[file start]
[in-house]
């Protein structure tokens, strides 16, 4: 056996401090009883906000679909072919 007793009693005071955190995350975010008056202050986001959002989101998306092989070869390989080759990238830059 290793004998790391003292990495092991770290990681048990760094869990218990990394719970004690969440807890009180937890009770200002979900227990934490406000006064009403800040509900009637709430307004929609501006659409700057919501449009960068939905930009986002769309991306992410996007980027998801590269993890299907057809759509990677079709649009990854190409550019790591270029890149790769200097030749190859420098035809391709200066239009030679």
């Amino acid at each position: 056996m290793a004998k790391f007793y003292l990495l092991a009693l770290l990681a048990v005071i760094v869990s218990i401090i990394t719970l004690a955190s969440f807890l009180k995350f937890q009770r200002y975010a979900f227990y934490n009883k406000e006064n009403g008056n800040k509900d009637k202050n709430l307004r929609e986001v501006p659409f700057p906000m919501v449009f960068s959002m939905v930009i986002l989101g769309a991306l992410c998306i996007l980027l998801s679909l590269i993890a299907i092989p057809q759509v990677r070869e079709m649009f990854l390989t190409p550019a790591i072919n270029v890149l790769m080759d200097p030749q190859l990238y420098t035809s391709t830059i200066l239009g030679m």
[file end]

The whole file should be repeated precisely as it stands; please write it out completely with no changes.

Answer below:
[in-house]
């Protein structure tokens, strides 16, 4: 056996401090009883906000679909072919 007793009693005071955190995350975010008056202050986001959002989101998306092989070869390989080759990238830059 290793004998790391003292990495092991770290990681048990760094869990218990990394719970004690969440807890009180937890009770200002979900227990934490406000006064009403800040509900009637709430307004929609501006659409700057919501449009960068939905930009986002769309991306992410996007980027998801590269993890299907057809759509990677079709649009990854190409550019790591270029890149790769200097030749190859420098035809391709200066239009030679």
């Amino acid at each position: 056996m290793a004998k790391f007793y003292l990495l092991a009693l770290l990681a048990v005071i760094v869990s218990i401090i990394t719970l004690a955190s969440f807890l009180k995350f937890q009770r200002y975010a979900f227990y934490n009883k406000e006064n009403g008056n800040k509900d009637k202050n709430l307004r929609e986001v501006p659409f700057p906000m919501v449009f960068s959002m939905v930009i986002l989101g769309a991306l992410c998306i996007l980027l998801s679909l590269i993890a299907i092989p057809q759509v990677r070869e079709m649009f990854l390989t190409p550019a790591i072919n270029v890149l790769m080759d200097p030749q190859l990238y420098t035809s391709t830059i200066l239009g030679m």